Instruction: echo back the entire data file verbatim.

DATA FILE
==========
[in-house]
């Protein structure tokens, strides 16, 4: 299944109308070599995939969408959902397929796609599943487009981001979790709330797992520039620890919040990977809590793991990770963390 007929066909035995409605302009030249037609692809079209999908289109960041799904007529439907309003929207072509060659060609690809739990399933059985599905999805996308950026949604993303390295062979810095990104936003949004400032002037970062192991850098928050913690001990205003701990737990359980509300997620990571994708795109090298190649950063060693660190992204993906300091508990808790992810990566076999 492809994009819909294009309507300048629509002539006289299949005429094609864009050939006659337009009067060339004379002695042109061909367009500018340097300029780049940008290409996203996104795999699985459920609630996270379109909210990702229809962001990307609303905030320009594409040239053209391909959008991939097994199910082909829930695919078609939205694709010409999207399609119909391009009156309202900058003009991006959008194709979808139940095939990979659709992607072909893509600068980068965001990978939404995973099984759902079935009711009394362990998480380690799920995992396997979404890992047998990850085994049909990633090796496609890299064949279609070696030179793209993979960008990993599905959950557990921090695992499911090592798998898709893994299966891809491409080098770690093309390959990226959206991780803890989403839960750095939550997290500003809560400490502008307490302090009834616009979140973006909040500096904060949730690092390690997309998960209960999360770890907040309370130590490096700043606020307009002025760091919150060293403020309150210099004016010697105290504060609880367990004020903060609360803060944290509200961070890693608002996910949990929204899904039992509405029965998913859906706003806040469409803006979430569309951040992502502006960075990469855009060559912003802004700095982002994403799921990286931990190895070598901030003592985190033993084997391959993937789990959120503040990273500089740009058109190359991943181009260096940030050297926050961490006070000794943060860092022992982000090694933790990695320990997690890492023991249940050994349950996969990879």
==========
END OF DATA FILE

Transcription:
[in-house]
């Protein structure tokens, strides 16, 4: 299944109308070599995939969408959902397929796609599943487009981001979790709330797992520039620890919040990977809590793991990770963390 007929066909035995409605302009030249037609692809079209999908289109960041799904007529439907309003929207072509060659060609690809739990399933059985599905999805996308950026949604993303390295062979810095990104936003949004400032002037970062192991850098928050913690001990205003701990737990359980509300997620990571994708795109090298190649950063060693660190992204993906300091508990808790992810990566076999 492809994009819909294009309507300048629509002539006289299949005429094609864009050939006659337009009067060339004379002695042109061909367009500018340097300029780049940008290409996203996104795999699985459920609630996270379109909210990702229809962001990307609303905030320009594409040239053209391909959008991939097994199910082909829930695919078609939205694709010409999207399609119909391009009156309202900058003009991006959008194709979808139940095939990979659709992607072909893509600068980068965001990978939404995973099984759902079935009711009394362990998480380690799920995992396997979404890992047998990850085994049909990633090796496609890299064949279609070696030179793209993979960008990993599905959950557990921090695992499911090592798998898709893994299966891809491409080098770690093309390959990226959206991780803890989403839960750095939550997290500003809560400490502008307490302090009834616009979140973006909040500096904060949730690092390690997309998960209960999360770890907040309370130590490096700043606020307009002025760091919150060293403020309150210099004016010697105290504060609880367990004020903060609360803060944290509200961070890693608002996910949990929204899904039992509405029965998913859906706003806040469409803006979430569309951040992502502006960075990469855009060559912003802004700095982002994403799921990286931990190895070598901030003592985190033993084997391959993937789990959120503040990273500089740009058109190359991943181009260096940030050297926050961490006070000794943060860092022992982000090694933790990695320990997690890492023991249940050994349950996969990879």